Skooter reports 11/13/12
Paula Broadwell, Petraeus’ biographer could be under question about whether she bared classified information about the Libya attack that she had private knowledge of the situation due to her relationship with the former CIA Director David Petraeus.
An Oct. 26 speech at the University of Denver, her alma mater, Broadwell was asked about Petraeus’ conduct of the Benghazi crisis, on the same day that Fox News reported that the rescue team at the CIA annex had been denied help.
Israel’s Arutz Sheva and Foreign Policy’s Blake Hounshell originally reported her response to the question asked.
Broadwell quoted the Fox News report when she said: “The facts that came out today were that the ground forces there at the CIA annex, which is different from the consulate, were requesting reinforcements." She continued to explain more touchy information from the Benghazi attacks, especially involving what the real cause might have been.
Broadwell was quoted as saying: “Now, I don't know if a lot of you heard this, but the CIA annex had actually, um, had taken a couple of Libyan militia members prisoner and they think that the attack on the consulate was an effort to try to get these prisoners back. So that's still being vetted.”
As reported by Fox News dated Oct. 26, sources at the annex said that the CIA’s Global Response Staff had turned over three Libyan militia members to the Libyan authorities who happened to rescue the 30 Americans in the early hours of Sept. 12.
A reliable Washington source bear out to Fox News that there were Libyan militiamen being detained at the CIA annex in Benghazi and that their being there was being looked at as a likely motive for the staged attack on the consulate and annex that night.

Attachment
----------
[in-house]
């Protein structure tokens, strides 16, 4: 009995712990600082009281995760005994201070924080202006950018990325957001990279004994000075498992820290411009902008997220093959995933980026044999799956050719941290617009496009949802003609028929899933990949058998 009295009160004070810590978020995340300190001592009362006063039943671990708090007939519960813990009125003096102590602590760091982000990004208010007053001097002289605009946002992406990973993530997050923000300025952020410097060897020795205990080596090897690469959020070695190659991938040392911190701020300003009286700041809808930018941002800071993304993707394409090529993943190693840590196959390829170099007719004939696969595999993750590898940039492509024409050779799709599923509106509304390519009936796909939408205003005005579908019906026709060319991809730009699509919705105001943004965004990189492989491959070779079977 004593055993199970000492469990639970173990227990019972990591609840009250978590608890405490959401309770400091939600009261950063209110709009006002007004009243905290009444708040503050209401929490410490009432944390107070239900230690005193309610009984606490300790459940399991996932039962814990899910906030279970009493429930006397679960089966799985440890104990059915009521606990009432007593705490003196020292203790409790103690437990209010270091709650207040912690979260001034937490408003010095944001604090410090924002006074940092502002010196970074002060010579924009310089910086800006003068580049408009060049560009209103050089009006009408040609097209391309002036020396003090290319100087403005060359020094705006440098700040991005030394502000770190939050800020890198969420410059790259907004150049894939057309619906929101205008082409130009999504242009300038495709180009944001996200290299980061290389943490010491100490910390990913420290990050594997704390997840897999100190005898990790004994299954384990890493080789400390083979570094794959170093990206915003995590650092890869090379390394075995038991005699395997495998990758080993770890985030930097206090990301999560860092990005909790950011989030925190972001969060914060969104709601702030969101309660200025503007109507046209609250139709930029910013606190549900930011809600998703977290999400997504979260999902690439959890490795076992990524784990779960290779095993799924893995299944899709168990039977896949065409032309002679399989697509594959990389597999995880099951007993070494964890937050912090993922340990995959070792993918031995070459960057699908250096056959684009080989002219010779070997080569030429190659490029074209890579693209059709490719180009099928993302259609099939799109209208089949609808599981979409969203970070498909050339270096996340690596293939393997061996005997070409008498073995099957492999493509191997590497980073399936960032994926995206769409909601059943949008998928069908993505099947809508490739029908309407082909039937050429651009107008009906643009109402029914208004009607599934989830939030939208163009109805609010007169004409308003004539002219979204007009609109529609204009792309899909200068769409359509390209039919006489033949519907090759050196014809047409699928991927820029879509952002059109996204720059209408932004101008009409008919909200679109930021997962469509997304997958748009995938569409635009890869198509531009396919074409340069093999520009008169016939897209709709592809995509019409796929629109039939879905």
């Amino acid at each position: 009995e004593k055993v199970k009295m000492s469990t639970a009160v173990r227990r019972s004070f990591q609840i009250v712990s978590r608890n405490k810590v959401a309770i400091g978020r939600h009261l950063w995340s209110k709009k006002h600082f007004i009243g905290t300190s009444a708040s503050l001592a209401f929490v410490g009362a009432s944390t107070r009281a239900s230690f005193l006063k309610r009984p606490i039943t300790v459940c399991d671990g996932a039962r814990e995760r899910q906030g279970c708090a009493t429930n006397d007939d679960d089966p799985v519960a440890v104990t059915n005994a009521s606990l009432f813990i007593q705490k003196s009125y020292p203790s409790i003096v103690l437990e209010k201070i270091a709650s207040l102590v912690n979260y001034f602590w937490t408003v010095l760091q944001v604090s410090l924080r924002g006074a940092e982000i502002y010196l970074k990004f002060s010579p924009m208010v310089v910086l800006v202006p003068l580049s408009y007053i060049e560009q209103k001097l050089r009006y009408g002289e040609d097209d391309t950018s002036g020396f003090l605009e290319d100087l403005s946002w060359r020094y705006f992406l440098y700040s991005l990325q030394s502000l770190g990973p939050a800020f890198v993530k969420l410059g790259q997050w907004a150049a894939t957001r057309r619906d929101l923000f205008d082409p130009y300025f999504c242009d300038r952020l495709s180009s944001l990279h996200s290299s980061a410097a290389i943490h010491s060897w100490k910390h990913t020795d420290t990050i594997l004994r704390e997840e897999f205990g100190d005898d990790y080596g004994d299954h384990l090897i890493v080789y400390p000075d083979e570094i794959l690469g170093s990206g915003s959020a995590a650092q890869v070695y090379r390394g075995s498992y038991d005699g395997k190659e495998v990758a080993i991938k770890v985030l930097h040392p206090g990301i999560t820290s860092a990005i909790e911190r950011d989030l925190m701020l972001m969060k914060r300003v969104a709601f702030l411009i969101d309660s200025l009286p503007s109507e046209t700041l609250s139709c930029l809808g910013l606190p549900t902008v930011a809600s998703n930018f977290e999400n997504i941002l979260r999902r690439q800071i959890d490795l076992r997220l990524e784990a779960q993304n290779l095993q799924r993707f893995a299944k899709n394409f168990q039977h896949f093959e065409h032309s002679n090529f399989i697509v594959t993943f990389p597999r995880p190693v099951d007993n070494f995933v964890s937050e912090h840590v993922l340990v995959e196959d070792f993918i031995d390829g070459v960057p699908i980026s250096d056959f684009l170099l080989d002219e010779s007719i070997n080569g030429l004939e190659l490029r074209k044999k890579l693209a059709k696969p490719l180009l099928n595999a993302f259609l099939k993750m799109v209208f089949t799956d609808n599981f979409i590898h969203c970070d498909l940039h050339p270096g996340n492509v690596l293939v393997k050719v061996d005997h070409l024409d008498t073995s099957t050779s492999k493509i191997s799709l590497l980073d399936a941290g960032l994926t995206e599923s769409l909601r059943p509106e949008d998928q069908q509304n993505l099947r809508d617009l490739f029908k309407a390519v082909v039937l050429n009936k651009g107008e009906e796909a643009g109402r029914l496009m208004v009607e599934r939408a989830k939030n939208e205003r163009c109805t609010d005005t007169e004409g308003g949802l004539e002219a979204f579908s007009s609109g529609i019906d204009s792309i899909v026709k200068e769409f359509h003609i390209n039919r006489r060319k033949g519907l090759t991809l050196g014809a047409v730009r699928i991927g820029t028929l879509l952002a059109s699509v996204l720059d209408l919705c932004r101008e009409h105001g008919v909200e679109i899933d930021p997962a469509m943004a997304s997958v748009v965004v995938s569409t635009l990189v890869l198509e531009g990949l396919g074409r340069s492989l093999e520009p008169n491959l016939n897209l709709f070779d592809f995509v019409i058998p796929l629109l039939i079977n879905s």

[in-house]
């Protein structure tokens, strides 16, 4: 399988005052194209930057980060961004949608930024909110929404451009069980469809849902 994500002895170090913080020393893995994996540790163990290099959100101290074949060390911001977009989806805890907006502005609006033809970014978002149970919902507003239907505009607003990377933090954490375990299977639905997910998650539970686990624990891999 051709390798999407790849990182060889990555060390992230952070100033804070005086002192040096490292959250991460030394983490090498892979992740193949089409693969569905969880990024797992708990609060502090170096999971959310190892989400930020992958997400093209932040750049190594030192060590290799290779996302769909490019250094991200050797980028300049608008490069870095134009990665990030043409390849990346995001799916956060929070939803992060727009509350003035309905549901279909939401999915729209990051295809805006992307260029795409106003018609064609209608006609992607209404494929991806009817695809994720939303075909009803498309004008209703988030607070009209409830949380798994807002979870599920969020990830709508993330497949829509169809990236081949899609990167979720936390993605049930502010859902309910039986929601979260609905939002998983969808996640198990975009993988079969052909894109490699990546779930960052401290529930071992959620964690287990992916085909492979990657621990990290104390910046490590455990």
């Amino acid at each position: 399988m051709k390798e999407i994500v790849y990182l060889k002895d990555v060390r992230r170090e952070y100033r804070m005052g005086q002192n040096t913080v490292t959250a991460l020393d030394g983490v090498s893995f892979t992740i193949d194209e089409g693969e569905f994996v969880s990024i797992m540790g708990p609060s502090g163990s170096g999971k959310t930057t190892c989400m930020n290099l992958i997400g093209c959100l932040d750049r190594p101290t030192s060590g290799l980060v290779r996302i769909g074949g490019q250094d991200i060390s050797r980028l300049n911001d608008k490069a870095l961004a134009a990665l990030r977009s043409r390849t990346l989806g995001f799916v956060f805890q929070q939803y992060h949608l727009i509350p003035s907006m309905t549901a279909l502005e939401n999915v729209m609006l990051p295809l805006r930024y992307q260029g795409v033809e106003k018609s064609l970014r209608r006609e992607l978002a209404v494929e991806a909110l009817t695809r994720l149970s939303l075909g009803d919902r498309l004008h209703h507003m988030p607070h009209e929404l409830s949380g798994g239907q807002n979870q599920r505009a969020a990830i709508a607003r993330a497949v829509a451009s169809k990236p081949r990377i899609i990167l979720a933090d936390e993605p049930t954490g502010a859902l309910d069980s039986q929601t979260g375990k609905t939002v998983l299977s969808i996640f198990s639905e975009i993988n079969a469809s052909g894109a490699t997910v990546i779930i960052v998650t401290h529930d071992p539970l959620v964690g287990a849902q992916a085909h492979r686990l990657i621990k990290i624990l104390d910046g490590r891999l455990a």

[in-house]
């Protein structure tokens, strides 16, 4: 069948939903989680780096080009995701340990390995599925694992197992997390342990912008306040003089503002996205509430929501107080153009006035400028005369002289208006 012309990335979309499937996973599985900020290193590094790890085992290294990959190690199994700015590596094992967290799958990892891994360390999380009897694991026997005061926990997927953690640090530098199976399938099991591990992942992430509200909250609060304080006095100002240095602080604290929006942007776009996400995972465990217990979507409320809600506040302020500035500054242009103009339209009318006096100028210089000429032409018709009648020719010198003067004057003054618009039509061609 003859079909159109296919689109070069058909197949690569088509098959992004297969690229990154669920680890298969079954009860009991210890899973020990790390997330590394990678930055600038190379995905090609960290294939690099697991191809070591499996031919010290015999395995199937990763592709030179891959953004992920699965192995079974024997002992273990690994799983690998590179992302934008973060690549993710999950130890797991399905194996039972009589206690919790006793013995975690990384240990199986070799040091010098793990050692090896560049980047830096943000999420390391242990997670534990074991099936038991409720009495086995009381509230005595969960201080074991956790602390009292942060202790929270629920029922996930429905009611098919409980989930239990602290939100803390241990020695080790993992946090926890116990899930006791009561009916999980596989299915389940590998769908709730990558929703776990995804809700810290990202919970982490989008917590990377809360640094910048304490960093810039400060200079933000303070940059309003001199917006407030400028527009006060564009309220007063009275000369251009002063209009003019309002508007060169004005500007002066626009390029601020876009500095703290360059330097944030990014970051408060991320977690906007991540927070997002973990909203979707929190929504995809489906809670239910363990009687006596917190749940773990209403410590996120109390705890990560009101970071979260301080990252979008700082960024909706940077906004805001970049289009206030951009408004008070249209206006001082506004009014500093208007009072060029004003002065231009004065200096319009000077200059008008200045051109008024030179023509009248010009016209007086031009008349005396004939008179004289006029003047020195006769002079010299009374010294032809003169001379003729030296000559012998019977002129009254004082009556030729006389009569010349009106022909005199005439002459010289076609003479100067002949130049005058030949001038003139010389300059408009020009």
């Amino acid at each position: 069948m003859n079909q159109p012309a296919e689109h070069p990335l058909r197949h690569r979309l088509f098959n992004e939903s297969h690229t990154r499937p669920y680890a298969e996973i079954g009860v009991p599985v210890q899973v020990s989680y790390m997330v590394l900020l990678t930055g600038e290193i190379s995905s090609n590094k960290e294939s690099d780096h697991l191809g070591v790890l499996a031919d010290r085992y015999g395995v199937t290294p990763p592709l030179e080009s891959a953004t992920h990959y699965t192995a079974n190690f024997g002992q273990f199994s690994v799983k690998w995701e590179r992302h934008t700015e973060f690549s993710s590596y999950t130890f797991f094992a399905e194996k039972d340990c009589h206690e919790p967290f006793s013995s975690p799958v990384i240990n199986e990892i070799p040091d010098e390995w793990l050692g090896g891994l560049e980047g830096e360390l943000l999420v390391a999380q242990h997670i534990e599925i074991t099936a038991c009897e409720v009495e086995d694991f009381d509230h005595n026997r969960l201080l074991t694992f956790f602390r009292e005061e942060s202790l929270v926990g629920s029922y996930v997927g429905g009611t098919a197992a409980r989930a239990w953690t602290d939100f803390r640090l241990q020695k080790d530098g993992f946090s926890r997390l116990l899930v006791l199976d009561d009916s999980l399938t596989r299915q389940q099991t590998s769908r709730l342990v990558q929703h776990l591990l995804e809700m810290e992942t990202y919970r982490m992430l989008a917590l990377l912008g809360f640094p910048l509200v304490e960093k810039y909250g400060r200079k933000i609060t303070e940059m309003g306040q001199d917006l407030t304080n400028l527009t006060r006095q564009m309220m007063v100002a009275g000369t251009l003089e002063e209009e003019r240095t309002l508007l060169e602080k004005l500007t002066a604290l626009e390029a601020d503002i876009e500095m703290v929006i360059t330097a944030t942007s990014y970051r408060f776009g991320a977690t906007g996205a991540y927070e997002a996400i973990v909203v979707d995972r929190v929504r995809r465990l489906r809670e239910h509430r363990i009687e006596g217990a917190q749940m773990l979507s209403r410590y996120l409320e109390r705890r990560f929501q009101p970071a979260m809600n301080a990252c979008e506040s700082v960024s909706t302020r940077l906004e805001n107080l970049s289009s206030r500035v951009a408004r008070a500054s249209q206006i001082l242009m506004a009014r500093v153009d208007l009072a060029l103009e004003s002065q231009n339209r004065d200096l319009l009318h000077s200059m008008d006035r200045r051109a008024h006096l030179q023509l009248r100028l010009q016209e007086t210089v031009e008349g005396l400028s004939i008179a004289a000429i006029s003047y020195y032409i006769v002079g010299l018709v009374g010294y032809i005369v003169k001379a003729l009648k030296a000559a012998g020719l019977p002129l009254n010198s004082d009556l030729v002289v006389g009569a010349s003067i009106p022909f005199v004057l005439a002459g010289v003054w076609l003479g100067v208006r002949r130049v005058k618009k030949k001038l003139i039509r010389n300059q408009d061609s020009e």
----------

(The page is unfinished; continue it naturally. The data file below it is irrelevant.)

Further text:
According to numerous intelligence sources who have worked in Benghazi, there were more than just Libyan militia members who were detained and cross-examined by CIA contractors at the CIA annex in the days before the attack. Other prisoners from other countries in Africa and the Middle East were brought to this site.
It is said that the Libya annex was the major CIA station in North Africa, and two weeks before the attack, the CIA was about to shut it down. According to British and American intelligence sources, the majority of prisoners had been moved couple of weeks earlier.
Although the CIA firmly denied these assertions, it says, the CIA has not had detention authority since January 2009, when Executive Order 13491 was issued. Any suggestion that the agency is still in the detention business is uninformed and baseless.
According to family friends, Broadwell’s romance with Petraeus was probably known to Holly Petraeus. Months beforehand, the FBI had already known about it and White House Counterterrorism adviser John Brennan said to have been conscious that there was a relationship going on as early as the summer of 2011. However, the White House stoutly denied that Brennan knew it so early.
Broadwell’s affair with Petraeus ended earlier this year as reported, but she continued to work as an informal spokesman for the CIA director. She said in her Denver speech that Petraeus almost immediately aware that the attack was a terror attack, perhaps to free militia members.
Petraeus testified a few days later in a closed door session to Congress that the attack was due in considerable part to an anti-Islam video and a spur-of-the-moment uprising, according to reports from the hearing.
Congress believed Petraeus did not tell them the truth when he testified shortly after the attack. Some members already considered charging Petraeus with perjury, but said they planned to hold back judgment until he testified this week. Acting Director Mike Morrell said he would testify in Petraeus place.
All of this raises the question: What was the CIA really doing in Benghazi in addition to searching for Qaddafi’s stash of more than 22,000 shoulder-held missiles that could bring down commercial airplanes, and who in the White House knew exactly what the CIA was up to?